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16 November 2012

After great pain, a formal feeling comes—

After great pain, a formal feeling comes—
The Nerves sit ceremonious, like Tombs—
The stiff Heart questions was it He, that bore,
And Yesterday, or Centuries before?

The Feet, mechanical, go round—
A Wooden way
Of Ground, or Air, or Ought—
Regardless grown,
A Quartz contentment, like a stone—

This is the Hour of Lead—
Remembered, if outlived,
As Freezing persons, recollect the Snow—
First—Chill—then Stupor—then the letting go—

                                                                                          F372 (1862)  341

If there’s a better poetic marriage of poetic device and meaning, I don’t know of one. Here Dickinson portrays the emotional paralysis that follows grief. The paralysis is mirrored in every line as the poet slows and thickens the pace and sound of the verse.
One device is the spondee (a metrical ‘foot’ with two adjoining accented syllables—such as “great pain” or “First—Chill”). Another is the use of long, drawn-out sounds. This is accomplished with long vowels (e.g., great pain, feeling, bore, before), dipththongs (e.g., round, Ground, Hour), and the dashes that encourage the reader to pause. Commas, too are used as in “Of Ground, or Air, or Ought.” Here the poem practically grinds to a halt as long-sounding words, separated by comma pauses, trail off into the nothingness of “Ought.”
                  The poem has three sections, each represented in a stanza. The first describes the how one feels after “great pain.” The feeling “comes” as if a visitor is paying a “formal” visit. The poor nerves must “sit ceremonious” rather than fall apart weeping. No, they must sit like “Tombs” as if they were impervious and lifeless marble rather than the messengers of pain and pleasure. The heart, too, is “stiff.” In this frozen drawing room it wonders about that former pain born by Jesus as he felt abandoned by God, his father. Yet the heart isn’t clear about this. Did he bear such pain? Was that yesterday? Centuries ago? It’s as if pain transcends and annuls time. The nerves and stiff heart are now no longer able to enter the flow and feeling of the living. They are frozen in a deathly formality.
                  The second stanza shows how the stricken person acts in the world. Their “Feet, mechanical, go round— / A Wooden way.” There is no spring in these steps. The feet themselves have lost all feeling, being just mechanical devices moving woodenly. There is no destination, nowhere to go. The person simply goes round. We see the person pacing the room or the garden, but there is nothing in the ground, nothing in the air, nothing at all—“Ought”—that is noticed. The progression here is a whiting out: ground, air, ought. The world is erased. It is the life of a stone, the “Quartz contentment” recalling the ceremonious tomb of the previous stanza.
Fir trees protected by a still, cold blanket of snow.
                  The last stanza shows the survival of the first wave of the great pain as a type of death. Referencing the stone imagery again, Dickinson introduces the first hour as one of Lead.” “Lead” is not only among the world’s heaviest minerals but has a familiar rhyme with “dead” and “dread.” The phrase itself, “Hour of Lead,” is ponderous and heavy. The stakes are high: it might not be survived. Those who do outlive it remember it as a death. But unlike death from cold, where the sufferer enters a disengaged dream state before losing consciousness and life, the grief survivor survives by “letting go.” I think Dickinson means us to imagine that what is let go is the state of warm vitality—the aliveness that is shut down by the formality, the woodenness, the feeling of lead, and the resulting stupor. As in the “bandaged moments” the soul must protect itself through a wrapped sort of paralysis.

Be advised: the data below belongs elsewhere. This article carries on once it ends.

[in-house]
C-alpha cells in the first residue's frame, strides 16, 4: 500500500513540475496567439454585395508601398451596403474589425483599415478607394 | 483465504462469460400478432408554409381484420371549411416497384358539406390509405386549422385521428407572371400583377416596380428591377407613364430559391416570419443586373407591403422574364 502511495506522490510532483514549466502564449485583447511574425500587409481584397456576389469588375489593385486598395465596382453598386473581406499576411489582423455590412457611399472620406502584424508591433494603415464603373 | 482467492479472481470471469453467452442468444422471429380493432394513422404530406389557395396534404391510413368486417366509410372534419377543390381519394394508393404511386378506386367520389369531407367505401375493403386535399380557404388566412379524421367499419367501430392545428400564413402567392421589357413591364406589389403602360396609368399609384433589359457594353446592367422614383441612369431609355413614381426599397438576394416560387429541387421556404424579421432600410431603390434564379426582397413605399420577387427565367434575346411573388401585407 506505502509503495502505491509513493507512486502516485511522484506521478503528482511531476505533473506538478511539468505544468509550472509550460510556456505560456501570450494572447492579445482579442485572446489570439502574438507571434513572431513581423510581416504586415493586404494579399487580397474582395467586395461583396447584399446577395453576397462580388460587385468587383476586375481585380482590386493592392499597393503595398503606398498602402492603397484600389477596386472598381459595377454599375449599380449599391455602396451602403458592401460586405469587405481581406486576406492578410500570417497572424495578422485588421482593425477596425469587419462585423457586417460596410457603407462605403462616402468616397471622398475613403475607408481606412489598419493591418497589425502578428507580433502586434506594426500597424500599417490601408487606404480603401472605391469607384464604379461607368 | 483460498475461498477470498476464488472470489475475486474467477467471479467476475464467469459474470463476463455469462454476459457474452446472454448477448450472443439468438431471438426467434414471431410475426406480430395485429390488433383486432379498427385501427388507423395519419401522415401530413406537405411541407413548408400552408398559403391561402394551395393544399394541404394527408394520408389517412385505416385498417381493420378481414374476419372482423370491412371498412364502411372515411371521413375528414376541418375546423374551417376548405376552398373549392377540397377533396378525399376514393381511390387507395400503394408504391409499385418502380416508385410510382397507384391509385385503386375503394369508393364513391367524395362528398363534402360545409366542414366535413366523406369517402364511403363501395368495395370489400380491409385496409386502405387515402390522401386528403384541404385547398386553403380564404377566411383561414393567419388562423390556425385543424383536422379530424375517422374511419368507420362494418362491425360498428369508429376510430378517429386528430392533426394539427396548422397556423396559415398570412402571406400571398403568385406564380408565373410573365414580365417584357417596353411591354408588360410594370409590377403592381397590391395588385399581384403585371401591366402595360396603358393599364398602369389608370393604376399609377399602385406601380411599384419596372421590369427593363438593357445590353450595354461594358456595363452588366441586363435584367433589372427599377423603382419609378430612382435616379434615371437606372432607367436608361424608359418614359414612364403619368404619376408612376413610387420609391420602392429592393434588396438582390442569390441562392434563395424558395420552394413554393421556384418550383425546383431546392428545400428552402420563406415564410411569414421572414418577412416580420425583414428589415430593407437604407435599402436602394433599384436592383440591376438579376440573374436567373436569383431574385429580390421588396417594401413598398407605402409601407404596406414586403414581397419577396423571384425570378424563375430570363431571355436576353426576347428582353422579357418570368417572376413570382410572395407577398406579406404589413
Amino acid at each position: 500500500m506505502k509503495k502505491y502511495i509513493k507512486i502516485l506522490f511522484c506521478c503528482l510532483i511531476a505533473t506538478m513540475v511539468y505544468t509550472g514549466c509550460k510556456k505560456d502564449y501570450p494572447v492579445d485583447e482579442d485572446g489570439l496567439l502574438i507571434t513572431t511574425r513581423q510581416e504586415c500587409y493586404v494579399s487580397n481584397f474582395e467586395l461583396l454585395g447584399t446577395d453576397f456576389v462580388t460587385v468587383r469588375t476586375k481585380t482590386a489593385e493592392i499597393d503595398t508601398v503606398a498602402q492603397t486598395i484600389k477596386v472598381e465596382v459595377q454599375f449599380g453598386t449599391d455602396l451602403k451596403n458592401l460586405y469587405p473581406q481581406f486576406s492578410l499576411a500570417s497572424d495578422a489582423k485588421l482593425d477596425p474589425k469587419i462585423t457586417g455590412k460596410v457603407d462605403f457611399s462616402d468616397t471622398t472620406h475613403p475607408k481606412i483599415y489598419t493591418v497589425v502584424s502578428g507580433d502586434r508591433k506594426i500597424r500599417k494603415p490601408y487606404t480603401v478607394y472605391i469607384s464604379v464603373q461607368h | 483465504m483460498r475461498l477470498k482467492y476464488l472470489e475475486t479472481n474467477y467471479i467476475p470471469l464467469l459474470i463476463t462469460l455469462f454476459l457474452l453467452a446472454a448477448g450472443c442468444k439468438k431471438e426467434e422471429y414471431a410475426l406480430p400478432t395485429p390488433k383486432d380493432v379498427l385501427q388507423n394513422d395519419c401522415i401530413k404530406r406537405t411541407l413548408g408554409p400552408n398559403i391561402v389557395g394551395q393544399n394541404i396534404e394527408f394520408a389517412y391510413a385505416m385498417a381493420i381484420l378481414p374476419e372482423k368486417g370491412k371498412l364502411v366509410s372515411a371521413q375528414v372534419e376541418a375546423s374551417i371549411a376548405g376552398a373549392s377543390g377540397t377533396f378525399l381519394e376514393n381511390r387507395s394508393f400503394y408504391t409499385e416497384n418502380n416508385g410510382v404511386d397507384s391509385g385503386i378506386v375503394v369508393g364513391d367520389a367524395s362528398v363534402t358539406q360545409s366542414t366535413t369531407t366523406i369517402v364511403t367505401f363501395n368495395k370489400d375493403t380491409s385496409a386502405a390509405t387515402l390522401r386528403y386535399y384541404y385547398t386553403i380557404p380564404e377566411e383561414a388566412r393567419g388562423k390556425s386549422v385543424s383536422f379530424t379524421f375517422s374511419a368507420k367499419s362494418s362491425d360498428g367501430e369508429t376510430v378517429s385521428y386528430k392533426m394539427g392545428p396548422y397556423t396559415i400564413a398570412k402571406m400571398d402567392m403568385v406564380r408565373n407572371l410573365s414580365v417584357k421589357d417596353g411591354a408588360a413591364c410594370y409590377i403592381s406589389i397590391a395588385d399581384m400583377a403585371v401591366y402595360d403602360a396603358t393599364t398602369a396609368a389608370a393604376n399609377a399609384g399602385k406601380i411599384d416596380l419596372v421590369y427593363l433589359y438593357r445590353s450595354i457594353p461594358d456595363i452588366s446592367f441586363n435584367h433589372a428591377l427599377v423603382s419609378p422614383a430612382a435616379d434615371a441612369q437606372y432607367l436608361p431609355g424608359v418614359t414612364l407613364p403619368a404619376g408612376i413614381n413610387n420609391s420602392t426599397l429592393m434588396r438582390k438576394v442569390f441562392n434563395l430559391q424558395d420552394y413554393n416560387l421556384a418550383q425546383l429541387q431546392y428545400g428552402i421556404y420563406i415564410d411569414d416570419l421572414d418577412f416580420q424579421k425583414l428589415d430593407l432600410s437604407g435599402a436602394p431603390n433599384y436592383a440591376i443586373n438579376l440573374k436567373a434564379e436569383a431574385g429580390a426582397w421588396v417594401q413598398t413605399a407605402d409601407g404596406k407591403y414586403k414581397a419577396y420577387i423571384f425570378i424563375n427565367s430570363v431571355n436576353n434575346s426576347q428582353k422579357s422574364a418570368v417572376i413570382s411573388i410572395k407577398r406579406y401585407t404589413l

The last line is masterly not only for the insight and the word choice, but for the physical sensations involved in the sound and rhythm of the words. The ponderous, slow pace is akin to the freezing process. Three phases are separated by dashes that convey the passage of time. There is a distinct difference among the three stages: “First—Chill” has slow abrupt harshness as if one has hunched down shivering, arms clasped around legs, head on knees. “Then Stupor” has a sluggishness like stupor itself. The gentle iambs of the final phrase—“then the letting go—,” are the final release as the freezing person slips away into final dreams among the soft but lethal snow. The final syllable is dropped and the dash hanging into the white space on the page is a fitting ending.


  1. this is one of the best reading i have seen on this poem. good work

    1. I'm reading and rereading the last stanza. An amazing twist from death back into life. The freezing person who goes through the stages of Chill then Stupor then the letting go must have outlived the death in order to recount or remember it. If I am reading right.

  2. "First—Chill—then Stupor—then the letting go—"

    These are exactly the symptoms of hypothermia, which I'm sure were well known by survivors in ED's Amherst because death occurs an hour or even days after "the letting go", depending on the temperature and assuming the victim is not under water.